USPHL Denied Tier II Status By USA Hockey Junior Council – And Whats Next

Tier II hockey, or free to play hockey in the United States is for many prospects, the badge of honor, or signal that he has arrived.  For parents in many cases it is the “payoff” for paying to play for many years.

The USPHL has long been producing NCAA talent.  Under its current name and under other names that came before.  For years USPHL coaches have said their teams are just as good as NAHL or even USHL teams.  For purposes of this article I wont enter that debate.

Last week, in what many believe was an unprecedented face to face meeting of the entire USA Hockey Junior Council, the USPHL application for Tier II status was discussed and debated.  The meeting took place in Detroit, and all but two council members were present.  I say this may be unprecedented because I am unaware of a meeting like this taking place outside of an annual USA Hockey scheduled event.

Before I get into why and how the USPHL application was denied, you need to understand how it came about.

There is a “turf war” going on in the United States.  That turf war is taking place between the USPHL and the NAHL and their various levels of competition within their systems.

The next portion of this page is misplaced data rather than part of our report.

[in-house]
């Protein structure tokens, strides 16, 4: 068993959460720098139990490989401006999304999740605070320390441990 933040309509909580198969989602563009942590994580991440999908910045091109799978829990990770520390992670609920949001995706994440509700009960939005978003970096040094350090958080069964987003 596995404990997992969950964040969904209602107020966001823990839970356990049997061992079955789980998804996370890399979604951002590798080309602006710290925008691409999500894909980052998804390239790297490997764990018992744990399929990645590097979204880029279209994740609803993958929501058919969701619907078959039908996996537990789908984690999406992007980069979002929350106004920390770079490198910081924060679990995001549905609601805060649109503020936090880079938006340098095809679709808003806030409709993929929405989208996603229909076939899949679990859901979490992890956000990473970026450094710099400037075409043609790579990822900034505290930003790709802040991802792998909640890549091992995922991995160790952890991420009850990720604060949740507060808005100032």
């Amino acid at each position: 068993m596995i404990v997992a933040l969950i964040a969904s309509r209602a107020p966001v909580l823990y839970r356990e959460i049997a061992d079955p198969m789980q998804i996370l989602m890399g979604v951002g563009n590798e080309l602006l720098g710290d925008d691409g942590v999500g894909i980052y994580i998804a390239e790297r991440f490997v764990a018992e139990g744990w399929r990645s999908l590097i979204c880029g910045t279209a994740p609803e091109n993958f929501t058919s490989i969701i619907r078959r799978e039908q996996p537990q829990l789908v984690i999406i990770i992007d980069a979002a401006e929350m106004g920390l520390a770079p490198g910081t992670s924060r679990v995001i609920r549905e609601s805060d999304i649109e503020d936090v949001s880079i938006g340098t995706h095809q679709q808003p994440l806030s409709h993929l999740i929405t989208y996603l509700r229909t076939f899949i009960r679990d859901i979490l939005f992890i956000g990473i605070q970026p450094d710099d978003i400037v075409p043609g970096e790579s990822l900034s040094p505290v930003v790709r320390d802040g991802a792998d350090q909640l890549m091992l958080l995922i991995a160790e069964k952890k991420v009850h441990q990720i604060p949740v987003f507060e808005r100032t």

At the heart of the turf war, once you move beyond the massive ego’s involved, is the debate over which business model is better.

For simplicity sake, the USPHL is largely made up of arena owners and managers.  The NAHL is made up of wealthy investors.  That’s not to say USPHL owners aren’t wealthy because they are.  It is to say that their model comes from selling ice in their arena’s to teams, and the NAHL is ticket and sponsor revenue based.  These are very general distinctions here, so please save your emails to correct me.

Now, the USPHL model would have been to raise fee’s a little for pay to play teams, to help pay for these free to play teams.  This in hockey circles was being called a “Tax”.  How much would they have been raised?

The plan was to only raise fee’s according to cost of operations or costs of living standards.  Roughly 2% to 4%.  That’s it.  If you were paying $5000 to play this year, you may have paid an additional $100.  On the East Coast, an extra $100 a year, to have an increased opportunity, and higher program visibility was seen by parents as being a cost worth paying.

The problem is, parents and players have no voice.  The Junior Council thinks they know what you want without asking what you want.  They think they know what is best for you, without asking you.

The Junior Council feels that you shouldn’t have to pay the tax every year.  They feel this, but they never asked you.

From a business owner standpoint the USPHL plan is a sound business plan.  Added value for added expense.  It works, and people on the east coast understood that.  On the east coast many play within the same organization their entire career, and if they are taxed over the course of time to pay for a future opportunity it was fine by them.

The NAHL does not fund itself that way.  The NAHL relies on wealthy owners to write checks to cover losses or expenses.  Though that’s a bit disingenuous.  Many NAHL owners who own NA3HL teams “tax” those pay to play players to help fund the NAHL teams.